This scenario for the twenty-first century, in which China assumes world domination and establishes a world eugenic state, may well be considered an unattractive future. But this is not really the point. Rather, it should be regarded as the inevitable result of Francis Galton’s (1909) prediction made in the first decade of the twentieth century, that “the nation which first subjects itself to a rational eugenical discipline is bound to inherit the earth” (p. 34).

And also an excerpt with reference to the perceived lack of personality conducive to innovation on the part of Chinese:

Once China has established the world state, it will be concerned with raising the prosperity of its subject populations, just as other colonial powers have been. One of its first measures to promote this objective will be to introduce worldwide eugenic programs. These will include programs of both positive and negative eugenics. With regard to negative eugenics, one of its first objectives will be to reverse the dysgenic fertility that appeared in Europe, the United States, and the rest of the economically developed world in the middle and later decades of the nineteenth century and persisted into the twentieth century and that developed later in most of the remainder of the world. It can be expected that in its European and North American provinces, the Chinese will introduce the same eugenic measures that had been pioneered in China, consisting of both the classical eugenics of parental licensing and the new eugenics of the mandatory use of embryo selection for conception. The Chinese may well also introduce the cloning of the elites of the European peoples. The Chinese will be aware that while they and other Oriental peoples have a higher average intelligence, the European peoples have a greater capacity for creative achievement, probably arising from a higher level of psychopathic personality, enabling them more easily to challenge existing ways of thinking and to produce creative innovations. This will be part of human genetic diversity that the Chinese will be keen to preserve and foster. They will regard the European peoples rather in the same way as the Romans regarded the Greeks after they had incorporated them into the Roman empire. Although the Romans had conquered the Greeks by their military superiority, they respected the Greeks for having developed a higher level of civilization than they themselves had been able to achieve. The Chinese will view their European subject peoples in a similar manner.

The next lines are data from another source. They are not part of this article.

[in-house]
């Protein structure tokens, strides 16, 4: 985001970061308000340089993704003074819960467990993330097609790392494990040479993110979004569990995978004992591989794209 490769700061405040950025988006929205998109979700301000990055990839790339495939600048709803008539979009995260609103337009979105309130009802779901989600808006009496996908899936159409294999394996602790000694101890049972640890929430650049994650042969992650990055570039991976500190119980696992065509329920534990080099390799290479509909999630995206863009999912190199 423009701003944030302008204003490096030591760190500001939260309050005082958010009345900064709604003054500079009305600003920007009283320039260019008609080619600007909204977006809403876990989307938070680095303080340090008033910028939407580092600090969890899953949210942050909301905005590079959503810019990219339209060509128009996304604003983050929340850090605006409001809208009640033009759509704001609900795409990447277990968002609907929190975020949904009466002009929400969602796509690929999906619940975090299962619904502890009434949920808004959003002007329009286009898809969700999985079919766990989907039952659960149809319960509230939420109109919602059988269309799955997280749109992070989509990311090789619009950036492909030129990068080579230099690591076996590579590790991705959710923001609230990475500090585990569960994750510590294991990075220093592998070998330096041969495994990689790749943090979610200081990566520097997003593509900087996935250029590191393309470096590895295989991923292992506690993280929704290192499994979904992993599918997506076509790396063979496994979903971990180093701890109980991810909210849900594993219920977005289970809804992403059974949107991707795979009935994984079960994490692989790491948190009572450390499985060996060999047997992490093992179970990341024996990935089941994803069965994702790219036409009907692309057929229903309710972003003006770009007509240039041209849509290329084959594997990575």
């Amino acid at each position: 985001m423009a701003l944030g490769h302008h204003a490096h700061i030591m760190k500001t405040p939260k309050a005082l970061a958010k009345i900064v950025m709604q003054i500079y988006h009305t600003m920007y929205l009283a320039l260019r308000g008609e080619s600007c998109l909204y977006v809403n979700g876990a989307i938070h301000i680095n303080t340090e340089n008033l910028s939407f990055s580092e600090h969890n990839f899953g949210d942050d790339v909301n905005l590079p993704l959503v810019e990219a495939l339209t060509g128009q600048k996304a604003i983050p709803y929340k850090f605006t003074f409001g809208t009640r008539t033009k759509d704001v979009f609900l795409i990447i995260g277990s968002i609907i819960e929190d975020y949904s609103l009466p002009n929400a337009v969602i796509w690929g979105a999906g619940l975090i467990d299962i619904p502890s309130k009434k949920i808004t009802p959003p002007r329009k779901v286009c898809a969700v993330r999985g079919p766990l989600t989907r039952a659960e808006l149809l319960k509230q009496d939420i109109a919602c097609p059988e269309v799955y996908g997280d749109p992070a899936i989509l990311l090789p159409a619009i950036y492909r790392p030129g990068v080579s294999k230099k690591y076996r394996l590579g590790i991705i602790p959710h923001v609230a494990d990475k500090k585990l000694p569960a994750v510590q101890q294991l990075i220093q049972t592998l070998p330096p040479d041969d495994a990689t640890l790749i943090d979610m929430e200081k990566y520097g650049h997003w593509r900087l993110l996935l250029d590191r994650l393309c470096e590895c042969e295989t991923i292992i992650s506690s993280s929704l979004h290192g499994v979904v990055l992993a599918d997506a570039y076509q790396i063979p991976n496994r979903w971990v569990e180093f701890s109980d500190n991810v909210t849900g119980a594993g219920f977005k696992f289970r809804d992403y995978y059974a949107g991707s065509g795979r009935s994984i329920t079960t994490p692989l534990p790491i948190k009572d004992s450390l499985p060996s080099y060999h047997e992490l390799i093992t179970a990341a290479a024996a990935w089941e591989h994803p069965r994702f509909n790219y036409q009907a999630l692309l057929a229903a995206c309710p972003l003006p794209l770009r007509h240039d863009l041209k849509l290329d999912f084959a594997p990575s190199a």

I do increasingly believe, as I’ve already written numerous times on this blog, that lack of creative potential of Chinese is way overstated. In the 20th century, they achieved a fair bit in terms of creativity at the highest levels, especially in STEM, in spite of very disadvantaged environmental circumstances. The Chinese did not develop modern science; I think though this has more to do with their having started later, civilization-wise, than the rest of the world due to limited scope and geographic obstacles than with their innate ability/personality. Agriculture and writing were independently developed in China substantially later than it was in Mesopotamia. I see an analogy here. Chinese often like to use the fact that Japan did not develop its own writing system to show contempt for this comparatively little country that Chinese themselves suffered so much from in modern times. This is clearly not because Japanese are less naturally talented (their IQ is about the same); they were basically too small to do so before Chinese characters were transmitted to them. There are actually quite a few Chinese who achieved at the highest levels of STEM (and even more Japanese), they are lesser known though due to their foreignness. As for names, there are quite a few, and one can easily find them online. I’ll go as far as Chen-Ning Yang in theoretical physics and Shing-Shen Chern in pure math.